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What You Should Read in 2019, According to Your Favorite Dancers

Made a resolution to read more books this year? Or maybe just looking for a new source of fuel for your artistry? We asked eight dancers about their favorite books in our Spotlight series, and their answers ranged from cheeky novels to biographies to cookbooks.

So whip out your library card (or your Kindle) and dive into the books that inspire these artists:


Dutch National Ballet's Michaela DePrince 

The Power of Now by Eckhart Tolle: "This book has helped me with so many things, like who I want to be as an artist."

Commercial choreographer James Alsop

A Day Late and A Dollar Short by Terry McMillan: "I have probably read it 6000 times."

Tap dancer and choreographer Caleb Teicher

Deep in A Dream by James Gavin: "I love reading biographies and learning how people became the humans/artists we know them to be."

The Washington Ballet's Ashley Murphy

Where the Red Fern Grows by Wilson Rawls: "It's been my fave since I was a kid!"

B-girl and choreographer Ephrat Asherie

Man's Search for Meaning by Viktor E. Frankl: "I read it once every two years or so."

Pacific Northwest Ballet's Leta Biasucci

Where'd You Go, Bernadette by Maria Semple: "She is a brilliant and hilarious Seattle author."

Martha Graham Dance Company's PeiJu Chien-Pott

The Joy of Cooking by Irma S. Rombauer: "The book is so useful—there's not only recipes but Western dining etiquette which is fascinating for me."

Miami City Ballet's Nathalia Arja

The Shack by William P. Young: "I'm always recommending it to people."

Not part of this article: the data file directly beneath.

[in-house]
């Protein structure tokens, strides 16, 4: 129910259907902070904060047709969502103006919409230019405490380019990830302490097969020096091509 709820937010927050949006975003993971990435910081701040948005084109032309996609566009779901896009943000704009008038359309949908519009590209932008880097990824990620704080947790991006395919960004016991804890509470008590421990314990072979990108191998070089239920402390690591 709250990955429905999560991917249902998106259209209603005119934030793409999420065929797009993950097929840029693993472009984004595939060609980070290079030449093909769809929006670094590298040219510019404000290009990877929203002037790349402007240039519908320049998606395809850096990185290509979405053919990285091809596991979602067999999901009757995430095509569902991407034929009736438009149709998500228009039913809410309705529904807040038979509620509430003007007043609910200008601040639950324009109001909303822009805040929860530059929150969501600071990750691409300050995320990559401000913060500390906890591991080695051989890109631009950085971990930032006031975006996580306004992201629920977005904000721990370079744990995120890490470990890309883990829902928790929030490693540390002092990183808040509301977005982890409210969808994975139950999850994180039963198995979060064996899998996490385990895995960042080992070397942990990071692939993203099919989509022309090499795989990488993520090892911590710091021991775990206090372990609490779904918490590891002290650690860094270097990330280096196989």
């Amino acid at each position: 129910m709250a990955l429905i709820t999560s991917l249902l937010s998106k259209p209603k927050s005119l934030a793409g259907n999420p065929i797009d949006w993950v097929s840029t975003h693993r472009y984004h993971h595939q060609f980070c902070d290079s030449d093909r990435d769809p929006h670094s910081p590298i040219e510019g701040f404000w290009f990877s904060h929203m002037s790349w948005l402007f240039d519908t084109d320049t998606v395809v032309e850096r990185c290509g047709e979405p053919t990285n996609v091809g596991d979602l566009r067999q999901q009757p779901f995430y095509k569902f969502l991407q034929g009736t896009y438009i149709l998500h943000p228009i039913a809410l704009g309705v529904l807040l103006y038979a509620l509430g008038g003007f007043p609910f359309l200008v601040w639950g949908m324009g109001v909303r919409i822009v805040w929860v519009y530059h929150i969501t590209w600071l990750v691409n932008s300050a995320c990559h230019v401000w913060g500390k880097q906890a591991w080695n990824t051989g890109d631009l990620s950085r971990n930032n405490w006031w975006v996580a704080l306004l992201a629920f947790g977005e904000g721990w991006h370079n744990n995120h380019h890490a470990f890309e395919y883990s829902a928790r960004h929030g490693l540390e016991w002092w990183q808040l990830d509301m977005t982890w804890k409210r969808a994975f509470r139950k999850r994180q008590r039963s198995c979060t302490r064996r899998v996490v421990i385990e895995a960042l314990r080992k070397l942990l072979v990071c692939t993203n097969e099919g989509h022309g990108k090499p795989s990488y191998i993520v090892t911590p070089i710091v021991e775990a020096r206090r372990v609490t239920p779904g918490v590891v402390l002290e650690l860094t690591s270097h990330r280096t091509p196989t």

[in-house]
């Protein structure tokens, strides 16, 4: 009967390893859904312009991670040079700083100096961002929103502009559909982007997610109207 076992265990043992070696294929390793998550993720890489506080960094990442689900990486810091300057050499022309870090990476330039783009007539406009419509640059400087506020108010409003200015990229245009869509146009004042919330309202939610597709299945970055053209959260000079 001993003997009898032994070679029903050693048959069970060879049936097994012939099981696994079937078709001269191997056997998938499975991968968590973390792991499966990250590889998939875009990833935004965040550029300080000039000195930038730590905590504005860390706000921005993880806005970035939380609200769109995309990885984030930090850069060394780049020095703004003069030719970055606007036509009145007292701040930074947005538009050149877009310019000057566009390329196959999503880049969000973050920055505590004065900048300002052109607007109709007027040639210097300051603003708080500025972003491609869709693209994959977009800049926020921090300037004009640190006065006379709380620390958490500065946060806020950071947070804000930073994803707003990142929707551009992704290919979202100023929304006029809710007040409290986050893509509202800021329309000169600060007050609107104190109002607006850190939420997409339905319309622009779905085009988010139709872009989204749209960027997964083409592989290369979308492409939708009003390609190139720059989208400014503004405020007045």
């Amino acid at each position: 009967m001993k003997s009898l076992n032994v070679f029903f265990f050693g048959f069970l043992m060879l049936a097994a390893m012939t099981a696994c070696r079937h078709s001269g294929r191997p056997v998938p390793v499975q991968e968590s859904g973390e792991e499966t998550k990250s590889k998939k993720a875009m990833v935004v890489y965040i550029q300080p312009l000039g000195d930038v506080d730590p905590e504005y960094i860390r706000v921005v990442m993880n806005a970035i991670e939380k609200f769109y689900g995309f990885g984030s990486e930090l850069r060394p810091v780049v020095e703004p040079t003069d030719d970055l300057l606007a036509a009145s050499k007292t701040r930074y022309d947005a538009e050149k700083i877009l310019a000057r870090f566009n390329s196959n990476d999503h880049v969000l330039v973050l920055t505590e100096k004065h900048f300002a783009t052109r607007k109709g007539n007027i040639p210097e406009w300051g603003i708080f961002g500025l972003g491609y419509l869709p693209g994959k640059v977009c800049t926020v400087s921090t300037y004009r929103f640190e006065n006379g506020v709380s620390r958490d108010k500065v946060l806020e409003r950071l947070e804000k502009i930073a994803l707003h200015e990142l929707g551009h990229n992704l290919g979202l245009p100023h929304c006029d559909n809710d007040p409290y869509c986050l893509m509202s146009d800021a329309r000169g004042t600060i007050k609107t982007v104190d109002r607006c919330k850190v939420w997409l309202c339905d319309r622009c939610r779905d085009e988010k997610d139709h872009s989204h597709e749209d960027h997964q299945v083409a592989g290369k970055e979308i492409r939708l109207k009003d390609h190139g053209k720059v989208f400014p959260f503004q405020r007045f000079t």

The Creative Process
Rehearsal of Yvonne Rainer's Parts of Some Sextets. Photo by Paula Court, Courtesy Performa.

Yvonne Rainer's Parts of Some Sextets (AKA "the mattress dance") hasn't been revived since it premiered in 1965. Nor has Rainer had any wish to do it again, to ask performers to heave 10 mattresses around while carrying out 31 tasks that changed every 30 seconds. It was an unwieldy, difficult dance. (Even the title is unwieldy.) But Emily Coates, who has danced in Rainer's work for 20 years, became curious about this piece and was determined to see it again—and to dance in it. She will get her wish November 15–17, when the mattress dance will be performed as part of the Performa 19 Biennial.

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Sponsored by NYCDA
Ailey II artistic director Troy Powell teaching an Ailey Workshop at NYCDA. Courtesy NYCDA

Back in 2011 when Joe Lanteri first approached Katie Langan, chair of Marymount Manhattan College's dance department, about getting involved with New York City Dance Alliance, she was skeptical about the convention/competition world.

"But I was pleasantly surprised by the enormity of talent that was there," she says. "His goal was to start scholarship opportunities, and I said okay, I'm in."

Today, it's fair to say that Lanteri has far surpassed his goal of creating scholarship opportunities. But NYCDA has done so much more, bridging the gap between the convention world and the professional world by forging a wealth of partnerships with dance institutions from Marymount to The Ailey School to Complexions Contemporary Ballet and many more. There's a reason these companies and schools—some of whom otherwise may not see themselves as aligned with the convention/competition world—keep deepening their relationships with NYCDA.

Now, college scholarships are just one of many ways NYCDA has gone beyond the typical weekend-long convention experience and created life-changing opportunities for students. We rounded up some of the most notable ones:

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Health & Body
Getty Images

Nadine Kaslow, a psychologist who works with dancers at Atlanta Ballet, offers tips for creating a more body-positive studio experience:

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Sponsored by Harlequin Floors
Left: Hurricane Harvey damage in Houston Ballet's Dance Lab; Courtesy Harlequin. Right: The Dance Lab pre-Harvey; Nic Lehoux, Courtesy Houston Ballet.

"The show must go on" may be a platitude we use to get through everything from costume malfunctions to stormy moods. But when it came to overcoming a literal hurricane, Houston Ballet was buoyed by this mantra to go from devastated to dancing in a matter of weeks—with the help of Harlequin Floors, Houston Ballet's longstanding partner who sprang into action to build new floors in record time.

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